Second, most European countries have let the currencies appreciate against the dollar, but only a few Asian countries have. The Korean won hasn’t just appreciated relative to the US. It also has appreciated v. the yen and the Chinese yuan. That really matters. The Koreans are feeling rather lonely right now – they are quite worried by the won’s current strength. If all of Asia appreciated v. the dollar, Asian real exchange rates would move – obviously – by far less than their bilateral exchange rate v. the euro.
My own contribution focused on the role of the oil exporters in global adjustment (alternative link). As I started digging, I discovered -- somewhat to my surprise -- that the pace of adjustment in the big oil exporting economies really seemed to pick up in the course of 2006. Current account surpluses were coming in smaller than initially forecast. It looks like a higher fraction of the 2006 rise in oil revenues was spent on imports – and a smaller fraction was saved – than in 2005 or 2004. Setting Saudi Arabia aside, rising inflation rates also emerged as an important force for real exchange rate adjustment.
Partially as a result of the ensuing low (usually negative) real interest rates, pretty much every oil exporting economy was enjoying a real estate boom. The cranes of Dubai are just the most visible symbol of a far broader process. In 2006, I – with help from Rachel Ziemba and Mikka Pineda – estimated that oil would need to average about $35 a barrel to cover the oil exporters’ broad import bill. In 2007, the oil exporters look set to need oil to average $40 – using the IMF’s oil price – to roughly cover their import bill. That looks rather likely.
I think it is fair to say that there wasn’t a consensus that oil exporters should accelerate the pace of adjustment and embrace a set of policy changes that would push imports up to a break-even price of say $45 a barrel. There is still a bit of uncertainty about the long-run price of oil, among other things.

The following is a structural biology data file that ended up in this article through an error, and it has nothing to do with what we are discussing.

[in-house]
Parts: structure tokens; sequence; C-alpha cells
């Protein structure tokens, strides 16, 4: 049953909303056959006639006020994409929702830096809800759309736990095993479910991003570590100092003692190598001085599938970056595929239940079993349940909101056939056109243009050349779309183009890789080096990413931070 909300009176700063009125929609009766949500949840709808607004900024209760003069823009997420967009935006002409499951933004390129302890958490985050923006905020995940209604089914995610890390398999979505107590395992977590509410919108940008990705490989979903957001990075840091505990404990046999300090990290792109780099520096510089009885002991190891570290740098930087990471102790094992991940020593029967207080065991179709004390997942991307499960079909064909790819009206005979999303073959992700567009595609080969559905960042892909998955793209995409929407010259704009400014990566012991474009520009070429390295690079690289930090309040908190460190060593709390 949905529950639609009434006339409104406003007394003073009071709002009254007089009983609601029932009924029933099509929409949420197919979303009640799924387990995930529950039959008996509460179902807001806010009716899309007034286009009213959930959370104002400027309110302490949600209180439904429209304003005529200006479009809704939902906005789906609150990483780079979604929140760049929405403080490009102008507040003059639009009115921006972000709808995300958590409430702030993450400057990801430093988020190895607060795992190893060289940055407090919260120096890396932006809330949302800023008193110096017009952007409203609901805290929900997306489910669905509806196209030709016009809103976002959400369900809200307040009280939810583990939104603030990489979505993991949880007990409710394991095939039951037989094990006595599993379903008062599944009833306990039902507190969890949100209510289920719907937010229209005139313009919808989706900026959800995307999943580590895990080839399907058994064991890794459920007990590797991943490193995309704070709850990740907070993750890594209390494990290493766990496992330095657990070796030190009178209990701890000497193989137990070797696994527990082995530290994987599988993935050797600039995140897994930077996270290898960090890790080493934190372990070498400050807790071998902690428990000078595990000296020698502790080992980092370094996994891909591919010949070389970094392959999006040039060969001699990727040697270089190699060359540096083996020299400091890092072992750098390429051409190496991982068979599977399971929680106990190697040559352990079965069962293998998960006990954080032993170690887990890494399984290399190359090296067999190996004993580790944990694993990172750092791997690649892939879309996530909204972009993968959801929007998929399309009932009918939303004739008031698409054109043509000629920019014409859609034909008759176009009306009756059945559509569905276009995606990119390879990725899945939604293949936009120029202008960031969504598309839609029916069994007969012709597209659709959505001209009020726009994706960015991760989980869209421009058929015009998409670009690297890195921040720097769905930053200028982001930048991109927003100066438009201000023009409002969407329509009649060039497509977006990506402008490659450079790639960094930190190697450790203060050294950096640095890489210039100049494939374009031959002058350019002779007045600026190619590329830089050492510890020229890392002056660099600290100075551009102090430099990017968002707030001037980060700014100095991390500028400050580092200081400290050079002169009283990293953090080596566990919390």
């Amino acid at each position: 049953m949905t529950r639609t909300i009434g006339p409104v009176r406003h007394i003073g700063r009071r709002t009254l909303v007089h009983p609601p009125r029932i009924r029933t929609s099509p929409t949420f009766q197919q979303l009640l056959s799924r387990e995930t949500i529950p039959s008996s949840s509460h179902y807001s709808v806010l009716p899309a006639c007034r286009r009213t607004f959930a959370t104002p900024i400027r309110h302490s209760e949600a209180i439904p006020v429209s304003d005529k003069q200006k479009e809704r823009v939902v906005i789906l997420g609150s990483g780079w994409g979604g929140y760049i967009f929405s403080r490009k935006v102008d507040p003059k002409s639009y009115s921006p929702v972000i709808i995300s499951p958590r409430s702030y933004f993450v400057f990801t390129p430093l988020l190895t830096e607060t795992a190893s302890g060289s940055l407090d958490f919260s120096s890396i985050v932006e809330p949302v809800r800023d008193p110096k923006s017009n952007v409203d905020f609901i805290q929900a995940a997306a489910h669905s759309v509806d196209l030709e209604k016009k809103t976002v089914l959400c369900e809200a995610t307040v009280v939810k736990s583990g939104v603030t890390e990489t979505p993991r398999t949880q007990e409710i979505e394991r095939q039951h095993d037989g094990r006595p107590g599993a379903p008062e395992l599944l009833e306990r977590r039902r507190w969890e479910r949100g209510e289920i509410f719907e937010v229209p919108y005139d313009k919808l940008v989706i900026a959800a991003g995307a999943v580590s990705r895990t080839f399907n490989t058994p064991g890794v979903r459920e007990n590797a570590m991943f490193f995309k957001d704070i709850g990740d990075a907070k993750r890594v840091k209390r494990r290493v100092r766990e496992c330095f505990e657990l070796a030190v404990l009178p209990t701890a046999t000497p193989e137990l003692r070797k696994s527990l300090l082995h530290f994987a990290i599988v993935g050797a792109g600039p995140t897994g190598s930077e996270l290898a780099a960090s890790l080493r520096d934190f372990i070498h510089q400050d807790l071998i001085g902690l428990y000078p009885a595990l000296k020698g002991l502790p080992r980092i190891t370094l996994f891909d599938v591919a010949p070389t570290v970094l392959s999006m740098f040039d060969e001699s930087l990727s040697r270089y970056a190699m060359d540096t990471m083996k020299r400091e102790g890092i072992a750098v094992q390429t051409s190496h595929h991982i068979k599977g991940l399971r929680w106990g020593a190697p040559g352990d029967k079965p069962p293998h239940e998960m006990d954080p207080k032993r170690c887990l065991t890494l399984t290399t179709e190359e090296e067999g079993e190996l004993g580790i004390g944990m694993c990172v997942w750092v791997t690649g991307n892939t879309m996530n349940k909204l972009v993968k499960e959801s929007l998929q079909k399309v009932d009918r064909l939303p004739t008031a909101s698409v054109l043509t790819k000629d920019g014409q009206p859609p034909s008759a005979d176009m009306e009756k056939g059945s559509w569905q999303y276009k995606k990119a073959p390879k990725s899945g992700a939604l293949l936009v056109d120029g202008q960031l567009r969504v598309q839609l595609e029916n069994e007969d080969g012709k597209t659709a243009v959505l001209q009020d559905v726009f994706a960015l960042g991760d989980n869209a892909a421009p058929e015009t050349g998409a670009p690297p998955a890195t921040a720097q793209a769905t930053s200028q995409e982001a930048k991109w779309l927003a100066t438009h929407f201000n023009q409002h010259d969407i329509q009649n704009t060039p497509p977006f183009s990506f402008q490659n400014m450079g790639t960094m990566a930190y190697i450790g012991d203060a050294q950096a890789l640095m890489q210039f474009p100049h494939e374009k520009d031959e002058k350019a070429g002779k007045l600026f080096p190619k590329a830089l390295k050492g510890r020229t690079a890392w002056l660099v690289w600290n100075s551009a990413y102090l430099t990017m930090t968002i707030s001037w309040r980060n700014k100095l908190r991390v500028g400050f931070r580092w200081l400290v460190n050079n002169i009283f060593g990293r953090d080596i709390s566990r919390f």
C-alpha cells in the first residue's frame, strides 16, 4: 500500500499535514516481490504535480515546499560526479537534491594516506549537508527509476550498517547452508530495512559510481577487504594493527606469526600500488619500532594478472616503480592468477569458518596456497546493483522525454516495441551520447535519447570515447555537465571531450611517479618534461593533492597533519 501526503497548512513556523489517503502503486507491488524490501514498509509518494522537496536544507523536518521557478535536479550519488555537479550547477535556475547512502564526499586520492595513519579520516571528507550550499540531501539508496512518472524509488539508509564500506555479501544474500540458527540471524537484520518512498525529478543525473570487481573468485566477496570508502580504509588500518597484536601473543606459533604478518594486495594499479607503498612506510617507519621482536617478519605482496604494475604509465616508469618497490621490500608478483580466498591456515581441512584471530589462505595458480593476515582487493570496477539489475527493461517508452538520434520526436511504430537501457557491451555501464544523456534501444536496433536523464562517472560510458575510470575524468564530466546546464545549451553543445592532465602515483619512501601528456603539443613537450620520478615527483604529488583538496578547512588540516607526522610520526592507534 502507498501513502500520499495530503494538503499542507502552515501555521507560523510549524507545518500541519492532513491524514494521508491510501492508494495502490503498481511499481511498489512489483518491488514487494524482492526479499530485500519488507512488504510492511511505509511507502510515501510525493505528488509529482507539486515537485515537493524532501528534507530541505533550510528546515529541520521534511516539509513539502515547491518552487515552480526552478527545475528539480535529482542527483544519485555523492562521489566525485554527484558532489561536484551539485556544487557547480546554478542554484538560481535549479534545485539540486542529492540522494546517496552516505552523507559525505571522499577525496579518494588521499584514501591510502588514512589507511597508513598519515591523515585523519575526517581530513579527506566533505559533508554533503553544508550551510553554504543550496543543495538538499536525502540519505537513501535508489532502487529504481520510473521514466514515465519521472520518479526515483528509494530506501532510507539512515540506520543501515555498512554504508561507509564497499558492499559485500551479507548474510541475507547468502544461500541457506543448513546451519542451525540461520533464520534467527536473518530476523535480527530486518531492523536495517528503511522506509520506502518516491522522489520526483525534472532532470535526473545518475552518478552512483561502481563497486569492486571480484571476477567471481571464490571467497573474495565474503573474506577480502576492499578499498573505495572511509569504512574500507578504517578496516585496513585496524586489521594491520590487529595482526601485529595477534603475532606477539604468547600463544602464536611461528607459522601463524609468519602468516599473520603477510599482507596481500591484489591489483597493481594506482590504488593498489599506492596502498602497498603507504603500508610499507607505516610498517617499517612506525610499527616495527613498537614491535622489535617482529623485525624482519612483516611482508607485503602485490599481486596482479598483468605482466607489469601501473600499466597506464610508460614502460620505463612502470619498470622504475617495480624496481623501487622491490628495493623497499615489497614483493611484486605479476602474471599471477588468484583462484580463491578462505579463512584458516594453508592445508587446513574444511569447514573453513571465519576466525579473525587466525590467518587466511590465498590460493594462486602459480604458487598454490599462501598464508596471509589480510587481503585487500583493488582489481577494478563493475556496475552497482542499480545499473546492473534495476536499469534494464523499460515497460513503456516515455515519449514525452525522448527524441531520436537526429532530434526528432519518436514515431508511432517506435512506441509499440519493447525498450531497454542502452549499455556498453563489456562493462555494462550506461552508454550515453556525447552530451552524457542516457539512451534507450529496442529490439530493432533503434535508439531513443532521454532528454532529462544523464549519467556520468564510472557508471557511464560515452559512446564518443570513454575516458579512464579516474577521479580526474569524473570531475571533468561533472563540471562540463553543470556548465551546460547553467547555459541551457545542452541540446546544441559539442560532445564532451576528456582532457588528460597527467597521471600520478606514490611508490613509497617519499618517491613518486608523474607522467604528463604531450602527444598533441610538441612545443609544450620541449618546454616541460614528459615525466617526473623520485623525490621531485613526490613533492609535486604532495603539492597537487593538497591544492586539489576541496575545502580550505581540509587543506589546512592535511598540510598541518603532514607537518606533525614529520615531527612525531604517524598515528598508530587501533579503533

I also argued that the process of adjustment in the oil exporting emerging economies would be facilitated if they adopted more flexible exchange rate regimes. Exchange rate flexibility would help the oil exporters manage oil price volatility – and the volatility in government revenue that flows from oil price volatility. That applies both on the upswing and on the downswing. Right now, too much of the adjustment to higher oil prices is coming from a rise in inflation and too little from a rise in the currencies of the oil exporters.
Work by the IMF suggests that, historically, a 100% rise in the price of oil leads to a 50% real appreciation, so this process still has further to go. Inflation rates will likely remain high and real rates interest rates low for some time. The overall adjustment will be back-loaded -- much of the increase in domestic absorption will come after oil prices have stabilized or even turned down.
I also argue that dollar pegs have prompted oil-exporting economies to hold more of their savings in dollars than otherwise would be the case, and the availability of dollar financing contributed to a world where almost all of the rise in the global deficit that offset the rise in the oil exporters surplus came from the-importing country with the biggest pre-existing deficit. In my judgment, the process of adjusting to the recent rise in oil prices has been both slower than it should be and too tied to a big expansion of the deficit of a country that already had a big deficit.
I am interested to know what you all think of my argument – as well as what you all think of the broader policy brief.